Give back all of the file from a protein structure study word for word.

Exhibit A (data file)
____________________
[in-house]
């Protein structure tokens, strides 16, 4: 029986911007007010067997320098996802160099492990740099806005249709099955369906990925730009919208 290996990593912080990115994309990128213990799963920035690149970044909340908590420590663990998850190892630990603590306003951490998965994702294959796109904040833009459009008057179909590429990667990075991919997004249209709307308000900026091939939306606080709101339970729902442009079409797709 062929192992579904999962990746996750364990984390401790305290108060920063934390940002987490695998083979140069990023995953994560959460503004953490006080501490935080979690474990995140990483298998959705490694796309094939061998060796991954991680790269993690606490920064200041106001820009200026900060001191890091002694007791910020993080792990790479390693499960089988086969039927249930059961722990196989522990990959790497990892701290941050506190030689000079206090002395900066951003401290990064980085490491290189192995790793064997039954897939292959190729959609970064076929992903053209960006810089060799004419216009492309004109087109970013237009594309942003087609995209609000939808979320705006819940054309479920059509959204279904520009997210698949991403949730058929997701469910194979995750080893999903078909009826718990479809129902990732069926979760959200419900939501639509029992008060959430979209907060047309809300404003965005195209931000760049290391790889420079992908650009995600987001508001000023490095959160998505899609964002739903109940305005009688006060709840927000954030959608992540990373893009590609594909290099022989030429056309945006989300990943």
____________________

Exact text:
[in-house]
């Protein structure tokens, strides 16, 4: 029986911007007010067997320098996802160099492990740099806005249709099955369906990925730009919208 290996990593912080990115994309990128213990799963920035690149970044909340908590420590663990998850190892630990603590306003951490998965994702294959796109904040833009459009008057179909590429990667990075991919997004249209709307308000900026091939939306606080709101339970729902442009079409797709 062929192992579904999962990746996750364990984390401790305290108060920063934390940002987490695998083979140069990023995953994560959460503004953490006080501490935080979690474990995140990483298998959705490694796309094939061998060796991954991680790269993690606490920064200041106001820009200026900060001191890091002694007791910020993080792990790479390693499960089988086969039927249930059961722990196989522990990959790497990892701290941050506190030689000079206090002395900066951003401290990064980085490491290189192995790793064997039954897939292959190729959609970064076929992903053209960006810089060799004419216009492309004109087109970013237009594309942003087609995209609000939808979320705006819940054309479920059509959204279904520009997210698949991403949730058929997701469910194979995750080893999903078909009826718990479809129902990732069926979760959200419900939501639509029992008060959430979209907060047309809300404003965005195209931000760049290391790889420079992908650009995600987001508001000023490095959160998505899609964002739903109940305005009688006060709840927000954030959608992540990373893009590609594909290099022989030429056309945006989300990943």